replied
    Originally posted by Nash out View Post

    Multisport event, yes, but I don't get why a boxer would put that much stock into it. Audley Harrison won Olympic Gold, but he was never even top 30 in the world HW as a pro. I really like Price, I watch all of his fights and I root for him, I also think he is a great pundit, but that he won a Bronze at the Olympics just doesn't mean a thing as far as achievements in boxing go.
    Yes, naturally, it's a given that amateur boxing is a different beast to professional and being good in the former only sometimes translates into success in the latter.

    From Ali to Foreman to SRL to Loma to Joshua, there's enough big name boxers that went down this route -- though you're absolutely right that the Olympic achievement is not what makes them of note -- that I think a lot of people still look to the Olympics to get a glimpse into who might possibly be some of the stars of the future.

    I'm sure a gold medal certainly helps to open a few doors. It's like a promotional stepping stone.

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  • Nash out
    replied
    Originally posted by Bornboxingfan View Post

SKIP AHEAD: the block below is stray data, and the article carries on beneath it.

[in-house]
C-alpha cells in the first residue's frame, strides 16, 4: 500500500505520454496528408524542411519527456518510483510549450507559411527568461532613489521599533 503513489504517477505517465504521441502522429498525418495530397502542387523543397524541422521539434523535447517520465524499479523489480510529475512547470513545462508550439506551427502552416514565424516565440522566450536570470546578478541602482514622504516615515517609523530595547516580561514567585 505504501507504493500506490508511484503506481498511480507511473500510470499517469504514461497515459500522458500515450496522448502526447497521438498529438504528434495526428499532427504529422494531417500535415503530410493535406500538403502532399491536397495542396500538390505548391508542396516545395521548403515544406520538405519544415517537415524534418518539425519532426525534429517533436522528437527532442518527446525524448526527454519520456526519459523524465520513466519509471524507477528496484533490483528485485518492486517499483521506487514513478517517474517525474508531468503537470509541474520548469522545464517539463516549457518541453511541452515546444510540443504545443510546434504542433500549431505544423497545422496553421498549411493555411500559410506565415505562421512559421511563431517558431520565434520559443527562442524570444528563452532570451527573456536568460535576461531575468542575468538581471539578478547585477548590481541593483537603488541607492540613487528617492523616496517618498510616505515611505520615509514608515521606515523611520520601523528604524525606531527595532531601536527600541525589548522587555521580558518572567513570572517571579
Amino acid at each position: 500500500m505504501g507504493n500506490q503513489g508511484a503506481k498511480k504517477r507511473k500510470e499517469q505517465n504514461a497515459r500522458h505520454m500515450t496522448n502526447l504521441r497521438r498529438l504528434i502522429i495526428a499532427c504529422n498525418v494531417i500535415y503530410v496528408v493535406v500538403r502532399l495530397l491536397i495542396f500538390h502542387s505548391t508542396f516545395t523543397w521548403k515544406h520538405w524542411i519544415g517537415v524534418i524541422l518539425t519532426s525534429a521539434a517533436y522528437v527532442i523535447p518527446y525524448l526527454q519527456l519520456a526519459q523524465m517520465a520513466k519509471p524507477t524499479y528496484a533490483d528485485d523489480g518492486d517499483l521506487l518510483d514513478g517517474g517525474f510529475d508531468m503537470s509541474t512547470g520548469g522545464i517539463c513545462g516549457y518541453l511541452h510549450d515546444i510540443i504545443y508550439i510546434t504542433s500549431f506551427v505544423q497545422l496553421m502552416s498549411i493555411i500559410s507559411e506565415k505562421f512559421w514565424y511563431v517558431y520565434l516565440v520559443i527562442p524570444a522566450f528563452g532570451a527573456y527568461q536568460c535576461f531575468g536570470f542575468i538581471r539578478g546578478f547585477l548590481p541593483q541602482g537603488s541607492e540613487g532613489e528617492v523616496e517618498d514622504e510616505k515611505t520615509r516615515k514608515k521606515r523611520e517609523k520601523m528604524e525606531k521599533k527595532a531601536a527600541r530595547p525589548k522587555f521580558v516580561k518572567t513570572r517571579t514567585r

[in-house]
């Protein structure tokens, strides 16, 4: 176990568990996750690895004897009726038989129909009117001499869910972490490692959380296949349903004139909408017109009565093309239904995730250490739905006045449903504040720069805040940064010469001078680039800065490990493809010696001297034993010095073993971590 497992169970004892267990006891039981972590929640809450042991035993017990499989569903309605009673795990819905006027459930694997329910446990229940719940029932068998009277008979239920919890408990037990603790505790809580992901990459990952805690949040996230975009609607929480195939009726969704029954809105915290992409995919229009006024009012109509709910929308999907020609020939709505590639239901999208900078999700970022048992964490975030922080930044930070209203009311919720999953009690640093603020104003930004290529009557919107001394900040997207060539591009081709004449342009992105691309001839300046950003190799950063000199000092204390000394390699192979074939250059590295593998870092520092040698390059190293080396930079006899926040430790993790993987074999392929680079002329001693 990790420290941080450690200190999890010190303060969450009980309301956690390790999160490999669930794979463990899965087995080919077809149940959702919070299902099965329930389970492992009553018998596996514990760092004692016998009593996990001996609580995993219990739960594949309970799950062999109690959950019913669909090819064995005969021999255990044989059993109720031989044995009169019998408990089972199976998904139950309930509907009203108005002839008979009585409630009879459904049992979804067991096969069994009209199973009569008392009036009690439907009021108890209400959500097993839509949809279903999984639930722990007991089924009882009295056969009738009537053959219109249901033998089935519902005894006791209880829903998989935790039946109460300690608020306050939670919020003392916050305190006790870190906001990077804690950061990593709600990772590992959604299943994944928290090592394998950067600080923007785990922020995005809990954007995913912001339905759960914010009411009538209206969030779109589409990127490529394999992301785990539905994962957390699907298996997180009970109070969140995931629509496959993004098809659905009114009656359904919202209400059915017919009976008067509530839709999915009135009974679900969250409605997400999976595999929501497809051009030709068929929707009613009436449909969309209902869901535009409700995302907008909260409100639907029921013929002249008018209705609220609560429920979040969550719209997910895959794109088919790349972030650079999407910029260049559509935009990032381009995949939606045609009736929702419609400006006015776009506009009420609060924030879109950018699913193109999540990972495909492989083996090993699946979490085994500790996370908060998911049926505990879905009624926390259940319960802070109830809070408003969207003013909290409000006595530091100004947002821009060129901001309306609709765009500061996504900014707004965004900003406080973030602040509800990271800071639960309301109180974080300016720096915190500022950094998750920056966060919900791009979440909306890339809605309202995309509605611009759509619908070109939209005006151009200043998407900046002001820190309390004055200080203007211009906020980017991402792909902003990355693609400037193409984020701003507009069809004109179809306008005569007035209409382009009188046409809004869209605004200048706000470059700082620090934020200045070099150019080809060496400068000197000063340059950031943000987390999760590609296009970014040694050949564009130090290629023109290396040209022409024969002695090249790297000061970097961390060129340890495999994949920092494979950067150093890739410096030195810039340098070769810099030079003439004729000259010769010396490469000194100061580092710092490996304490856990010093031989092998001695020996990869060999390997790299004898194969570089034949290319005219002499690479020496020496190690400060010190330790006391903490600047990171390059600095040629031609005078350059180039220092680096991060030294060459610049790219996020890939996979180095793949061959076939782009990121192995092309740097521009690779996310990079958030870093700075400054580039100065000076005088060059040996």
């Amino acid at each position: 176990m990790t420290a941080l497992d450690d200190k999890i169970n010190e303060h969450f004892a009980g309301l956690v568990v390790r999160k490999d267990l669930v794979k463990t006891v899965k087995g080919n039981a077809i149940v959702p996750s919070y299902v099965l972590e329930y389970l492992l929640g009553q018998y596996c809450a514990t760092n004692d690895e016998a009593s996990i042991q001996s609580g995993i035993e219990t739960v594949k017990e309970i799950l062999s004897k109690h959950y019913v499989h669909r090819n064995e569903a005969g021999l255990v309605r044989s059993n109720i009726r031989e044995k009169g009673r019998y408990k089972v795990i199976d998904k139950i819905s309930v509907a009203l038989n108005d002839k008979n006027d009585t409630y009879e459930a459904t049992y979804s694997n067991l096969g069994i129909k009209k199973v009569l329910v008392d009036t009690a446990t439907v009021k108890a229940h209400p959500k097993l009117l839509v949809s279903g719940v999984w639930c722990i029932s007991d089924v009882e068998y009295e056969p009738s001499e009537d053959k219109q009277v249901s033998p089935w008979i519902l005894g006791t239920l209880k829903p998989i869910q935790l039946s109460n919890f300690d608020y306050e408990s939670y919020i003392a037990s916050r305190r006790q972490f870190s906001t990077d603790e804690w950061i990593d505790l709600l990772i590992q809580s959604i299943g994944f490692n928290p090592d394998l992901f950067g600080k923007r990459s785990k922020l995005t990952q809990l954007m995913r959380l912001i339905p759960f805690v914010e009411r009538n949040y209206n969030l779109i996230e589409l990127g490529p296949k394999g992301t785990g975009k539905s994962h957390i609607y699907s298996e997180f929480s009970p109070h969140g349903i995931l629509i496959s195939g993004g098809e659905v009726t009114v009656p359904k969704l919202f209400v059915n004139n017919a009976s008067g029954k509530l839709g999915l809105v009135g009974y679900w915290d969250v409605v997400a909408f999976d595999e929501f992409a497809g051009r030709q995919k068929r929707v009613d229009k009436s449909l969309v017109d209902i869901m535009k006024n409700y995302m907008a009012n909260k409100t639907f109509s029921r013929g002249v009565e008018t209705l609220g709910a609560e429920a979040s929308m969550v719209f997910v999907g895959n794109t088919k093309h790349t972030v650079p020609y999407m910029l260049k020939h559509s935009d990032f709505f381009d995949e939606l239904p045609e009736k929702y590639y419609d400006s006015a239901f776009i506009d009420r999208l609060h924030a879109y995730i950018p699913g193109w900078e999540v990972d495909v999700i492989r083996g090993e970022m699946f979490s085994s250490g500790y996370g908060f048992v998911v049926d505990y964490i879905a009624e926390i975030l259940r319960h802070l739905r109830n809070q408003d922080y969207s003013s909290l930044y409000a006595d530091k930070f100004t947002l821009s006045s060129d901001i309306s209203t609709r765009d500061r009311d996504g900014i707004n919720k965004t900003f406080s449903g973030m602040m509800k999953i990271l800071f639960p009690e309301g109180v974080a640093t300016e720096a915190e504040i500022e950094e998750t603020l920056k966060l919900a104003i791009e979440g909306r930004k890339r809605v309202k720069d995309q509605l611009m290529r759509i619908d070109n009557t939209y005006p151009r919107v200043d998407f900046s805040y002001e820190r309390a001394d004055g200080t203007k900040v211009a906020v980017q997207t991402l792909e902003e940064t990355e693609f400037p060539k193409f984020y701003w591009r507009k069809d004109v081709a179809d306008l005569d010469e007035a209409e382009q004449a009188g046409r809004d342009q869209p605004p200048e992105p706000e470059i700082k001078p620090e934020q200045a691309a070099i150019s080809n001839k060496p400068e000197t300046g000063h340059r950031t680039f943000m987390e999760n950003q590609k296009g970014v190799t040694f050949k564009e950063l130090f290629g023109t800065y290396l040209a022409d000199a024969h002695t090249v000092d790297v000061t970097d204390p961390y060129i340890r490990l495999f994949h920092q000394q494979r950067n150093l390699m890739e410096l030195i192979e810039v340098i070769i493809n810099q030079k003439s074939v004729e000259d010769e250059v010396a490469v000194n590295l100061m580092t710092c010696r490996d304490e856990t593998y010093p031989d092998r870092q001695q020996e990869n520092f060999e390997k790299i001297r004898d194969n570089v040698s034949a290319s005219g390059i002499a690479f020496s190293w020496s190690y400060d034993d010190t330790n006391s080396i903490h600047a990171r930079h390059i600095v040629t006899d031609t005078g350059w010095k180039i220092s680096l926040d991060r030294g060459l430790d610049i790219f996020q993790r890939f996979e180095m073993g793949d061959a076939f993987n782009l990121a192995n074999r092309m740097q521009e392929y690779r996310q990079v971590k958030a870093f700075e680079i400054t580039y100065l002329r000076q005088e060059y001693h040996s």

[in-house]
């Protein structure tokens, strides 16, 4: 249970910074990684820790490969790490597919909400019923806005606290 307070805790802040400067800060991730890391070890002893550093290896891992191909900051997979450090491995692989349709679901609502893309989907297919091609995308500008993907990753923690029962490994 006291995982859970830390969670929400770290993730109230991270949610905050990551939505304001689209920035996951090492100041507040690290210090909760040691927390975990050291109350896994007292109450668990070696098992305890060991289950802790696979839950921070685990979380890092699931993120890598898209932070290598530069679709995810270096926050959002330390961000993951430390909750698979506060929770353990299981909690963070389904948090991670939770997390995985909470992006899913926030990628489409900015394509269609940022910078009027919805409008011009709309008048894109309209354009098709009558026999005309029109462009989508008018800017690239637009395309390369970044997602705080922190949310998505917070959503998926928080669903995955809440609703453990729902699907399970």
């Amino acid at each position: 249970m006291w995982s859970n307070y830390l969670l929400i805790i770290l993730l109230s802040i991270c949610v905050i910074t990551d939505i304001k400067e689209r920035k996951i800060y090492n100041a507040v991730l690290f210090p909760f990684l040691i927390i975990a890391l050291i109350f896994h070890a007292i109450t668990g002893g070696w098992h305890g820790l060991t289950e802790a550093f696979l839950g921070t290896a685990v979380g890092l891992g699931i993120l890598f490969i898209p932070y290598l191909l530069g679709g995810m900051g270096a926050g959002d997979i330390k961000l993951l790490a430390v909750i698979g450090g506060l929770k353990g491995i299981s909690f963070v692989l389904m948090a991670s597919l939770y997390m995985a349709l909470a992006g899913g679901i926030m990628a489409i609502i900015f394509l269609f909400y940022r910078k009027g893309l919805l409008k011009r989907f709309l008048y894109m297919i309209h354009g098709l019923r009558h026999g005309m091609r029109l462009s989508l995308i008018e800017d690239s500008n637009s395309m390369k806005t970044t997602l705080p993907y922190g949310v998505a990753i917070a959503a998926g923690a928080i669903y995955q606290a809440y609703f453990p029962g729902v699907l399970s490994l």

I am surprised with your statement "A bronze medal at the olympics doesn't mean a thing in boxing" .
    It doesn't guarantee success in the pros, but its used as measuring stick by top promoters, managers
    and trainers and I am not a self proclaimed boxing Historian.
    Being a good amateur to me is not as important as others may consider it to be. It can be helpful, but so can become a pro early. Sure promoters do want to land on medallists, but that's mainly cashing on the current hype around the guy. Everybody wanted Audley, yet he was an absolutely garbage professional boxer, though he did talk himself into one of the most undeserving title shots ever, where he landed a grand total of 1 punch, before being knocked out in the 3rd round.

    Having a lot of amateur fights can be important to build up that in ring experience, but that absolutely does not need to involve going to the Olympics. Canelo and Tyson Fury aren't walking around with Olympic medals, but they are the two hardest guys in the world to beat P4P today. Nash out

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  • Smash
    replied
    An olympic medal is the pinnacle of a lot of sports, just not for boxers, tennis, football etc, but id watch any sport in the olympics personally as i realise how difficult it is to get there for a lot of olympic sports where it is the top prize

    Leave a comment:


  • Bornboxingfan
    replied
    Originally posted by Nash out View Post

    Multisport event, yes, but I don't get why a boxer would put that much stock into it. Audley Harrison won Olympic Gold, but he was never even top 30 in the world HW as a pro. I really like Price, I watch all of his fights and I root for him, I also think he is a great pundit, but that he won a Bronze at the Olympics just doesn't mean a thing as far as achievements in boxing go.
    I am surprised with your statement "A bronze medal at the olympics doesn't mean a thing in boxing" .
    It doesn't guarantee success in the pros, but its used as measuring stick by top promoters, managers
    and trainers and I am not a self proclaimed boxing Historian.

    Leave a comment: